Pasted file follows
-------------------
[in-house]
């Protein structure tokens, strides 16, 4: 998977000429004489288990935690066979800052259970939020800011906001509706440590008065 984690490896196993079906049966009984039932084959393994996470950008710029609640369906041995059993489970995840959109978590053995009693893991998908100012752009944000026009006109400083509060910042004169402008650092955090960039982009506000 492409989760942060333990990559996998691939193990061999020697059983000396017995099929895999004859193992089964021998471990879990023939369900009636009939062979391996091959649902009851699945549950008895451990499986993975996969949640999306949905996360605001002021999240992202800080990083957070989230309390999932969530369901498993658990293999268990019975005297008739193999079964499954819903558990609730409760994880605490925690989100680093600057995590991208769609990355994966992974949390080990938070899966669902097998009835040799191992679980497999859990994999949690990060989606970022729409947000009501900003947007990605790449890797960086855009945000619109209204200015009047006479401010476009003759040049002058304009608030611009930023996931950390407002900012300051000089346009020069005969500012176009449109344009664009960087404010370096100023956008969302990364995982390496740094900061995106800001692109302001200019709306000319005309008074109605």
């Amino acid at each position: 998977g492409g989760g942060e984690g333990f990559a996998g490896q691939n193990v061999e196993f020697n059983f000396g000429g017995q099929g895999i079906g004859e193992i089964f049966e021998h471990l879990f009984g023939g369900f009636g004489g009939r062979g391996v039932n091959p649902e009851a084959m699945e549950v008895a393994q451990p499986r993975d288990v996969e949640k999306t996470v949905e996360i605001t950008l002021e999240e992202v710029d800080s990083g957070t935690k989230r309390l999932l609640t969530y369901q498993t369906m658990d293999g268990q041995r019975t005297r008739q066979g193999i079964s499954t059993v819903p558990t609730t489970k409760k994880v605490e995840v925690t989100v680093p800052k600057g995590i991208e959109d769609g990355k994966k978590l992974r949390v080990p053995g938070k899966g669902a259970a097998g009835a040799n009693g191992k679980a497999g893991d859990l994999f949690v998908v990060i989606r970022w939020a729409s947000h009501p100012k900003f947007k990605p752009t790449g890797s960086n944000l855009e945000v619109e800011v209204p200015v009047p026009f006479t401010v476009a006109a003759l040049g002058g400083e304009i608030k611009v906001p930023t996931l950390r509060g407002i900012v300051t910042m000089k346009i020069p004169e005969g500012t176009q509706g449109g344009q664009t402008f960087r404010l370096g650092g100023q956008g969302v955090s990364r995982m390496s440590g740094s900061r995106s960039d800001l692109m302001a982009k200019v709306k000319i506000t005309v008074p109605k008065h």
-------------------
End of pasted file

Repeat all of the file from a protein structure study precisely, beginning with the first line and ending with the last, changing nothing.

[in-house]
């Protein structure tokens, strides 16, 4: 998977000429004489288990935690066979800052259970939020800011906001509706440590008065 984690490896196993079906049966009984039932084959393994996470950008710029609640369906041995059993489970995840959109978590053995009693893991998908100012752009944000026009006109400083509060910042004169402008650092955090960039982009506000 492409989760942060333990990559996998691939193990061999020697059983000396017995099929895999004859193992089964021998471990879990023939369900009636009939062979391996091959649902009851699945549950008895451990499986993975996969949640999306949905996360605001002021999240992202800080990083957070989230309390999932969530369901498993658990293999268990019975005297008739193999079964499954819903558990609730409760994880605490925690989100680093600057995590991208769609990355994966992974949390080990938070899966669902097998009835040799191992679980497999859990994999949690990060989606970022729409947000009501900003947007990605790449890797960086855009945000619109209204200015009047006479401010476009003759040049002058304009608030611009930023996931950390407002900012300051000089346009020069005969500012176009449109344009664009960087404010370096100023956008969302990364995982390496740094900061995106800001692109302001200019709306000319005309008074109605």
């Amino acid at each position: 998977g492409g989760g942060e984690g333990f990559a996998g490896q691939n193990v061999e196993f020697n059983f000396g000429g017995q099929g895999i079906g004859e193992i089964f049966e021998h471990l879990f009984g023939g369900f009636g004489g009939r062979g391996v039932n091959p649902e009851a084959m699945e549950v008895a393994q451990p499986r993975d288990v996969e949640k999306t996470v949905e996360i605001t950008l002021e999240e992202v710029d800080s990083g957070t935690k989230r309390l999932l609640t969530y369901q498993t369906m658990d293999g268990q041995r019975t005297r008739q066979g193999i079964s499954t059993v819903p558990t609730t489970k409760k994880v605490e995840v925690t989100v680093p800052k600057g995590i991208e959109d769609g990355k994966k978590l992974r949390v080990p053995g938070k899966g669902a259970a097998g009835a040799n009693g191992k679980a497999g893991d859990l994999f949690v998908v990060i989606r970022w939020a729409s947000h009501p100012k900003f947007k990605p752009t790449g890797s960086n944000l855009e945000v619109e800011v209204p200015v009047p026009f006479t401010v476009a006109a003759l040049g002058g400083e304009i608030k611009v906001p930023t996931l950390r509060g407002i900012v300051t910042m000089k346009i020069p004169e005969g500012t176009q509706g449109g344009q664009t402008f960087r404010l370096g650092g100023q956008g969302v955090s990364r995982m390496s440590g740094s900061r995106s960039d800001l692109m302001a982009k200019v709306k000319i506000t005309v008074p109605k008065h």